Furthermore, the Principal Component Analysis (PCA) was applied to the five variables collected during the period of sampling (bacteria abundance, chlorophyll a concentration, nitrate concentration, phosphate concentration and surface water temperature). The highest correlation exists between bacterial cell abundance and chlorophyll a concentration at station 2 whereas at station 1 bacterial cell abundance showed a negative correlation with phosphate concentration Figure 15 and Figure 17. A scree plot presented in Figure 14 and Figure 16 shows the sorted eigenvalues from large to small as the function of principal components number for station 1 and station 2 respectively. Results of factor analysis including factor-loading matrix, eigenvalues, variability and cumulative variance values are given in table 3. The factor analysis derived from PCA generated three significant factors which explained 84.43% of the variance in data sets. Factor 1 (F1) explained 43.91% and 36.58% of the variance at station 1 and station 2 respectively. The F1 revealed a high positive loading with respect to bacterial cell abundance and surface water temperature, and a high negative loading with phosphate concentration which were 0.819, 0.674 and -0.800 respectively for station 1. At station 2, F1 revealed a high positive loading with respect to bacterial cell abundance, chlorophyll a concentration and surface water temperature which were 0.846, 0.536 and 0.676 respectively.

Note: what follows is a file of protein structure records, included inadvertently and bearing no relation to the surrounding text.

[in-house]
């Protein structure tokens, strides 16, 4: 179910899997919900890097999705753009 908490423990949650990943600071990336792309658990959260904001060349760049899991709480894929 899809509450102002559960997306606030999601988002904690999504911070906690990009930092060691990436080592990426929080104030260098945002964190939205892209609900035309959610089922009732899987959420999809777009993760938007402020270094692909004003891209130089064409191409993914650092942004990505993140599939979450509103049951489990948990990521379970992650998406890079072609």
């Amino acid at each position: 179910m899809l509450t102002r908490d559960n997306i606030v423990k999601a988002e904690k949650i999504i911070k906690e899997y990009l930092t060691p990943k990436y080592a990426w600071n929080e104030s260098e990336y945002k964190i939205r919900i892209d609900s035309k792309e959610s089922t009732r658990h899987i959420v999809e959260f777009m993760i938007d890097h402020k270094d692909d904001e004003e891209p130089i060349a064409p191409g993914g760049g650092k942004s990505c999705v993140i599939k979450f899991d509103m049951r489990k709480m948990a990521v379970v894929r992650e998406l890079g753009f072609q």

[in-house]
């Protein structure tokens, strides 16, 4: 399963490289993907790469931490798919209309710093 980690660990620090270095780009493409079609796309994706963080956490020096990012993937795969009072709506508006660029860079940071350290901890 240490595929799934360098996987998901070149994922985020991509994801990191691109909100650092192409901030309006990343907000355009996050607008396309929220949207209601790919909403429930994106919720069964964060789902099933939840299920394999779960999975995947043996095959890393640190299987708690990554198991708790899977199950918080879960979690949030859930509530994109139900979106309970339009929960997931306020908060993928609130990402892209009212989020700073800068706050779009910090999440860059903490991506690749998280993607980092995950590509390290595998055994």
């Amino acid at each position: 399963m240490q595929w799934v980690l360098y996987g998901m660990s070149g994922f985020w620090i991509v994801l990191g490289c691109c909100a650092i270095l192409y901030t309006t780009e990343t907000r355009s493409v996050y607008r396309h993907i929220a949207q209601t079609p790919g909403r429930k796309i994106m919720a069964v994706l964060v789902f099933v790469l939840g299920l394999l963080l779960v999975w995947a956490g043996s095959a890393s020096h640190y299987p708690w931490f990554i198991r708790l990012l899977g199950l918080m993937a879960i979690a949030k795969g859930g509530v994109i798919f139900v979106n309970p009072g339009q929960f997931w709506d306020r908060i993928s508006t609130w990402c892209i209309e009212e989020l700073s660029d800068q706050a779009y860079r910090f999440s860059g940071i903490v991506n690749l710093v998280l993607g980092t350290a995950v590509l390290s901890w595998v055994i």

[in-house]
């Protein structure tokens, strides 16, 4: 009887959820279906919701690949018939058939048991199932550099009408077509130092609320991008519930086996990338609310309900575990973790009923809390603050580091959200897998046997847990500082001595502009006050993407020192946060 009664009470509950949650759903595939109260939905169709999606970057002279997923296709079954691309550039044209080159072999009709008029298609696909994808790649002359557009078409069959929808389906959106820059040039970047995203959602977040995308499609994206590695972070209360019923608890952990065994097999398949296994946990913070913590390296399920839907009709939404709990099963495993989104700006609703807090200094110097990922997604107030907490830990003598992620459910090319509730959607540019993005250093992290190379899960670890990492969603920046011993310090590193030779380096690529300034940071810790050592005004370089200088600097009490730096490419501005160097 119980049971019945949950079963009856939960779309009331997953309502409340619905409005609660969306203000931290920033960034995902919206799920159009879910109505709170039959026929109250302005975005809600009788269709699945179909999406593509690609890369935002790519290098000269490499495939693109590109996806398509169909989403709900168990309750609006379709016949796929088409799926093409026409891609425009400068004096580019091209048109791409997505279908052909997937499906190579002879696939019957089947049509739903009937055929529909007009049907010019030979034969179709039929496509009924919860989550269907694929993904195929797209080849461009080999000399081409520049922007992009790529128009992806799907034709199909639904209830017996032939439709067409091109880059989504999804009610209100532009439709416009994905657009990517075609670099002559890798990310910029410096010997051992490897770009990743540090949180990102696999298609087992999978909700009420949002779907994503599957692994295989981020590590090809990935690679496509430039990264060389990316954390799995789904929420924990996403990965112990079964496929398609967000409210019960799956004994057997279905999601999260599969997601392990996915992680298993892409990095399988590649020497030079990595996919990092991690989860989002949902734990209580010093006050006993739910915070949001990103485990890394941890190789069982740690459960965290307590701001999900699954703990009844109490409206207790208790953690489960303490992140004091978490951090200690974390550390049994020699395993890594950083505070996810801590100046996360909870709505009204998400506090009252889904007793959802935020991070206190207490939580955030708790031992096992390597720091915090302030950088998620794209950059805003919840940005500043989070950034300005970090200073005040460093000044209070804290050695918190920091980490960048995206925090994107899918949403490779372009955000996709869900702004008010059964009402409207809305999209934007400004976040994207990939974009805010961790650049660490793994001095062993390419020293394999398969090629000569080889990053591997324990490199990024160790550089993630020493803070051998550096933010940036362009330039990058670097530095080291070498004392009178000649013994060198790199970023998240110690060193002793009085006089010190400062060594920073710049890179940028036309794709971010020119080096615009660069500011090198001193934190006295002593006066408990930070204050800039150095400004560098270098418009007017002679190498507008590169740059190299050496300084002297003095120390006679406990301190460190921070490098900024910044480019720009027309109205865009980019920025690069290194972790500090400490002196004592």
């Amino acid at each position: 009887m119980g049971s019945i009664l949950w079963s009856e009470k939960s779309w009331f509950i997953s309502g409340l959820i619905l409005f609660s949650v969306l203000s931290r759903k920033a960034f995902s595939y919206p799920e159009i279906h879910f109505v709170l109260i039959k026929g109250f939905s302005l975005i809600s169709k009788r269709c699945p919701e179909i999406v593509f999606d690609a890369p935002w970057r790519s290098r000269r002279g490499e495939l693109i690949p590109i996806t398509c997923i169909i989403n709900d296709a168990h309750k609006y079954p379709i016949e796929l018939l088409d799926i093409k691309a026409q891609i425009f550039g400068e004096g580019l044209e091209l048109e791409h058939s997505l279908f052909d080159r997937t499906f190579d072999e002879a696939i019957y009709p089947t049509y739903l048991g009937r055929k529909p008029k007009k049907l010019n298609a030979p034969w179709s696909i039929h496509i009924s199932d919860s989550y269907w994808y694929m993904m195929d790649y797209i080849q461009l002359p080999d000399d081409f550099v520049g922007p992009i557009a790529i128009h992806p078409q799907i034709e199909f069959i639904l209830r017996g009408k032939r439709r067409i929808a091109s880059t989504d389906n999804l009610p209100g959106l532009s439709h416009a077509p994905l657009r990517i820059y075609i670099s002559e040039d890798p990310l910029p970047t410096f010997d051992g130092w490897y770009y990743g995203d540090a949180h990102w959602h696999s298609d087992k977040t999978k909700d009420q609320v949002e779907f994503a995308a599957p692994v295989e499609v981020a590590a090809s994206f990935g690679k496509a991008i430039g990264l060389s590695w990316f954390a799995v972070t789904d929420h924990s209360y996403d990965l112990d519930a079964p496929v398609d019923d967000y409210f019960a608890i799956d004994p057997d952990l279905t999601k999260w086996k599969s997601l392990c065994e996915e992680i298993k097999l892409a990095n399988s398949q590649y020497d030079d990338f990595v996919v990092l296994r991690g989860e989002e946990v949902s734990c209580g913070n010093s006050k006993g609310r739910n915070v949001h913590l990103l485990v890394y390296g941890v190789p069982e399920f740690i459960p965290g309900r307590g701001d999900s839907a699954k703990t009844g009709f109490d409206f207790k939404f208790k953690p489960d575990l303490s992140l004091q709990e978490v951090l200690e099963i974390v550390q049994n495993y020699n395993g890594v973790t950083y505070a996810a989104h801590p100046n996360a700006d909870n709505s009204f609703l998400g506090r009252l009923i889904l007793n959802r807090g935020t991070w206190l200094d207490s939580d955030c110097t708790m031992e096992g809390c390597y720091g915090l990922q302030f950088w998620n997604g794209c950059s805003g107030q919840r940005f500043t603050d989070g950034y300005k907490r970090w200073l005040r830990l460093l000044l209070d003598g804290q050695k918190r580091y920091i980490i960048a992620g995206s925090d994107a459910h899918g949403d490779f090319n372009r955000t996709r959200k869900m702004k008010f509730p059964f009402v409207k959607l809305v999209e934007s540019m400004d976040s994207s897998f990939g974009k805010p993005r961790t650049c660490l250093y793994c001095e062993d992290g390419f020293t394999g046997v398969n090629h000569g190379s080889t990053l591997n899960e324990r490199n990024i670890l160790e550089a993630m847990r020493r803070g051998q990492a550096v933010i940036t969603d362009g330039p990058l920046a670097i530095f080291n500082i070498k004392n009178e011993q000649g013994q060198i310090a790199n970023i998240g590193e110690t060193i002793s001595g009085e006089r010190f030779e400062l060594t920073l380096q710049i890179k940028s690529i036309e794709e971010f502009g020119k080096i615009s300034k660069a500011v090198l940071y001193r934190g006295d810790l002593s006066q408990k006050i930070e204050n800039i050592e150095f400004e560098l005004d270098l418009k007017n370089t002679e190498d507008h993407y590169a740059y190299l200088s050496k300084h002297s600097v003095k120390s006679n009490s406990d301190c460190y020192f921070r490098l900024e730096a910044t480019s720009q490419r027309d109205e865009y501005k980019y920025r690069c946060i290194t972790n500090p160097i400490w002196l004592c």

4. Discussion

The stipulated period of study coincided with the wet season normally encountered in Nigeria that is from April to October. (27) reported a major influence of this season on the aquatic physiochemical characteristics and periphyton community. Surface water temperature showed a little fluctuation at both stations. (28, 29) reported a positive effect of temperature on aquatic bacterial production and growth rate. Therefore, the observed highest value of surface water temperature in the month of September 2008, during flood tide at both stations could be as a result of time of collection and specific heat capacity of the water that could speed up bacterial multiplication and growth. The increased value of chlorophyll a concentration in the month of July and August at both station coincided with the increased level of the micronutrients in this month. The weak Pearson correlation matrix of chlorophyll a with the micronutrients at both stations could explain the importance of flood water discharge and storm water in the introduction of phyto-planktonic cells, and the time lag in the remineralization of the introduced nutrients into the system. A strong relationship between phosphorus, chlorophyll and water clarity have been reported for fresh water systems around the world (30). Thus the weak chlorophyll a – phosphate relationship observed in station 1 could explain the important of this nutrient to phytoplankton growth and been a limiting one in this area.